Jill Durocher

The Safety and Feasibility of a Family First Aid Approach for the Management of Postpartum Hemorrhage in Home Births: A Pre‑Post Intervention Study in Rural Pakistan

November 26th, 2020
Postpartum Hemorrhage
Mary, M., Jafarey, S., Dabash, R., Kamal, I., Rabbani, A., Abbas, D., Durocher, J., Tan, Y.L., Beverly, W.

Matern Child Health J; 2020 Nov 26; doi:10.1007/s10995-020-03047-6

Objective: To evaluate the safety and feasibility of a Family First Aid approach whereby women and their families are provided misoprostol in advance to manage postpartum hemorrhage (PPH) in home births.

Methods: A 12-month prospective, pre-post intervention study was conducted from February 2017 to February 2018. Women in their second and third trimesters were enrolled at home visits. Participants and their families received educational materials and were counseled on how to diagnose excessive bleeding and the importance of seeking care at a facility if PPH occurs. In the intervention phase, participants were also given misoprostol and counselled on how to administer the four 200 mcg tablets for frst aid in case of PPH. Participants were followed-up postpartum to collect data on use of misoprostol for Family First Aid at home deliveries (primary outcome) and record maternal and perinatal outcomes.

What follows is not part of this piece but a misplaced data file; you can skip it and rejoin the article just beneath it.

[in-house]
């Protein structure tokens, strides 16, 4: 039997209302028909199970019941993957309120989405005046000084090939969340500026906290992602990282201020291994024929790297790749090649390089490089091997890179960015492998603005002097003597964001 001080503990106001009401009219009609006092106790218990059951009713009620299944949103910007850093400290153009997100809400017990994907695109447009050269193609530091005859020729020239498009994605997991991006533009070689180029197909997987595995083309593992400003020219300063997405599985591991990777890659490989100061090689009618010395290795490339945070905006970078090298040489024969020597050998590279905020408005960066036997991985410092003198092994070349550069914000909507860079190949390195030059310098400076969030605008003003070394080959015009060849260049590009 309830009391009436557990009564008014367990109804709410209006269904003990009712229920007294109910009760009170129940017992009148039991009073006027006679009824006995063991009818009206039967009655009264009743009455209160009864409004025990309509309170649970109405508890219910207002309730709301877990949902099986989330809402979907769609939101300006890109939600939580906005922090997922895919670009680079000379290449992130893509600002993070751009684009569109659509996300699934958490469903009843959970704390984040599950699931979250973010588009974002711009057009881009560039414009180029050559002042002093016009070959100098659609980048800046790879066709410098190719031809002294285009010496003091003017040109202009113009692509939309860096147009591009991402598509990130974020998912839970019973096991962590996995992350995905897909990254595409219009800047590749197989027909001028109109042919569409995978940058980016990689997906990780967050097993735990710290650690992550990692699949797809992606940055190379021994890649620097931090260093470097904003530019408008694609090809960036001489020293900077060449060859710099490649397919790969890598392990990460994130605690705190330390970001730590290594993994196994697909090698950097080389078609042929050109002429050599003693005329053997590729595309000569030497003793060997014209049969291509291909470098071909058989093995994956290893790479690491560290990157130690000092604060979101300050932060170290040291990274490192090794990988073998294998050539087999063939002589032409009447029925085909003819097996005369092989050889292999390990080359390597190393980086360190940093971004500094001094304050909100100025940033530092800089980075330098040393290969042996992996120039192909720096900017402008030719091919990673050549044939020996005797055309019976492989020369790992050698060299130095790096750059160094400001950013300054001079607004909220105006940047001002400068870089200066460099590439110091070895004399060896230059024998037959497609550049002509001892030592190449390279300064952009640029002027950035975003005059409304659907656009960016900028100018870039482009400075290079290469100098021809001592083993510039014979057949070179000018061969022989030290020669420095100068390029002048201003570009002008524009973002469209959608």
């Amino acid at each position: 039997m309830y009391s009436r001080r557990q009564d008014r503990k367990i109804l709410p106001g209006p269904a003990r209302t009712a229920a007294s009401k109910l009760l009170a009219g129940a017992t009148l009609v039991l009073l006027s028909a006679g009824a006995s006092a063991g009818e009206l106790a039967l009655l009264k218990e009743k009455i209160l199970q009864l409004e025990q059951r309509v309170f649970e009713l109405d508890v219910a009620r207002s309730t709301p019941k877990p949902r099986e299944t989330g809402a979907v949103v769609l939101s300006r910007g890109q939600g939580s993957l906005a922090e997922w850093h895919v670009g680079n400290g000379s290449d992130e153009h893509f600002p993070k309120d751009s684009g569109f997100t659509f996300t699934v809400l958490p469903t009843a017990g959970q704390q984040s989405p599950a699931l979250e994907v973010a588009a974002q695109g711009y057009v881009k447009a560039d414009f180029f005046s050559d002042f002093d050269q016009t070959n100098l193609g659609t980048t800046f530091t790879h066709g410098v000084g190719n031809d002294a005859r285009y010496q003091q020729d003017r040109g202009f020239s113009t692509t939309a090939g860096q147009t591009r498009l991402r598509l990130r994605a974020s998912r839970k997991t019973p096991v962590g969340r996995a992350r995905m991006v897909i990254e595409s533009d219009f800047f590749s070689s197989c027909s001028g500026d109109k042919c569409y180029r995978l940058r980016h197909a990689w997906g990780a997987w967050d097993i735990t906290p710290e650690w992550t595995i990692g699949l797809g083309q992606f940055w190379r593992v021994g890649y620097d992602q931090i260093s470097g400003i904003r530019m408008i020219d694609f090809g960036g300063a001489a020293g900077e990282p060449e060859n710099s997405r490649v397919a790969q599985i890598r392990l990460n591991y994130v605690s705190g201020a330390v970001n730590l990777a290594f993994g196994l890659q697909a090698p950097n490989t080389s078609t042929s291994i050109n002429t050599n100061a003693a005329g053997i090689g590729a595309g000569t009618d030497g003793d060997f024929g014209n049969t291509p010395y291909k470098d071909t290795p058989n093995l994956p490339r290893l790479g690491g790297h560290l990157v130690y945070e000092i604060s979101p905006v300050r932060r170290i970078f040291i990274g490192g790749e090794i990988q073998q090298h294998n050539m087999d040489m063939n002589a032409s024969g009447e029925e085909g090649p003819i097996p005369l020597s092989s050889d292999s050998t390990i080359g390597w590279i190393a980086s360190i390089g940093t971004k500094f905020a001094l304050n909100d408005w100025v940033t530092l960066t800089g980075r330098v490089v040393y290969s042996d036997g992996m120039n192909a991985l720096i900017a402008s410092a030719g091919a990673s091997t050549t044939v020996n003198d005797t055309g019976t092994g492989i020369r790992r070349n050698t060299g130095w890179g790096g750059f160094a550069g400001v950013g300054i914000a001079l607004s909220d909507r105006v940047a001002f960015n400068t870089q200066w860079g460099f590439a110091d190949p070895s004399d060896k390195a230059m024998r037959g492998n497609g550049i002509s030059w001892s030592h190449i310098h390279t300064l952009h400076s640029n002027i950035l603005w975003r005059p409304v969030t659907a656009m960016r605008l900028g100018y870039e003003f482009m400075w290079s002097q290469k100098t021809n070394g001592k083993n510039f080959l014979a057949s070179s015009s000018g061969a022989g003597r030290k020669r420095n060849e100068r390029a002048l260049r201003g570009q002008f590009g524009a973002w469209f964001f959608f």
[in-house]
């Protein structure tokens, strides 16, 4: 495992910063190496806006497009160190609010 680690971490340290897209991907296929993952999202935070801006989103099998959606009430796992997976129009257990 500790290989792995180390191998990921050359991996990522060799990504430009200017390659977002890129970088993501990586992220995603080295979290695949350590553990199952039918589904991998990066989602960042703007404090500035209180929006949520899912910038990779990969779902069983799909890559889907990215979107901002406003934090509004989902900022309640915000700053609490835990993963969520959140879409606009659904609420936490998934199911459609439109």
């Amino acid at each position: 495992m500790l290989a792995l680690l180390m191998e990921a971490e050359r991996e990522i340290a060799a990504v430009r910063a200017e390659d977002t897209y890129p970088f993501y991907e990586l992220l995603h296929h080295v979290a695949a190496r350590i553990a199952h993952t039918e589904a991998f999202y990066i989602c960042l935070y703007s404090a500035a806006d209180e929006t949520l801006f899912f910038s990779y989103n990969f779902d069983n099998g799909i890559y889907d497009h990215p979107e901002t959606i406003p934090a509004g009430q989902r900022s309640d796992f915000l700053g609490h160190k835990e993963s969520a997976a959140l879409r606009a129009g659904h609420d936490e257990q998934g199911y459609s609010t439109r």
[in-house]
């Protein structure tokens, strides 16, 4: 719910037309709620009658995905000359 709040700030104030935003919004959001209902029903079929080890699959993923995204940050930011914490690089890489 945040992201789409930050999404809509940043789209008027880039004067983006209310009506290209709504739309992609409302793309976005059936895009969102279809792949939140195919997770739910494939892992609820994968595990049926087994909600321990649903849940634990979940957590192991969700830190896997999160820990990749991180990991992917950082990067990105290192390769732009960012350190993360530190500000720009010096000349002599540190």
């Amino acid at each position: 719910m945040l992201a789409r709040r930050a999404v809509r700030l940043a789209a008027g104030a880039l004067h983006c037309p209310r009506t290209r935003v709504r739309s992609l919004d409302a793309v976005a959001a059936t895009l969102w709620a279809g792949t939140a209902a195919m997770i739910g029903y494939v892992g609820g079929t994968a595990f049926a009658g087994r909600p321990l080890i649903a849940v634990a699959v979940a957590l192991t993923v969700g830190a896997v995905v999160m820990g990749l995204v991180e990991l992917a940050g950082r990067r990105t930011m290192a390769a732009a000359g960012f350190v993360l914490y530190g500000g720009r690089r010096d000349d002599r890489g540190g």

Results: Of the 4008 participants enrolled, 97% were successfully followed-up postpartum. Half of the participants in each phase delivered at home. Among home deliveries, the odds of reporting PPH almost doubled among in the intervention phase (OR 1.98; CI 1.43, 2.76). Among those reporting PPH, women in the intervention phase were signifcantly more likely to have received PPH treatment (OR 10.49; CI 3.37, 32.71) and 90% administered the dose correctly. No maternal deaths, invasive procedures or surgery were reported in either phase after home deliveries.

Conclusions: The Family First Aid approach is a safe and feasible model of care that provides timely PPH treatment to women delivering at home in rural communities.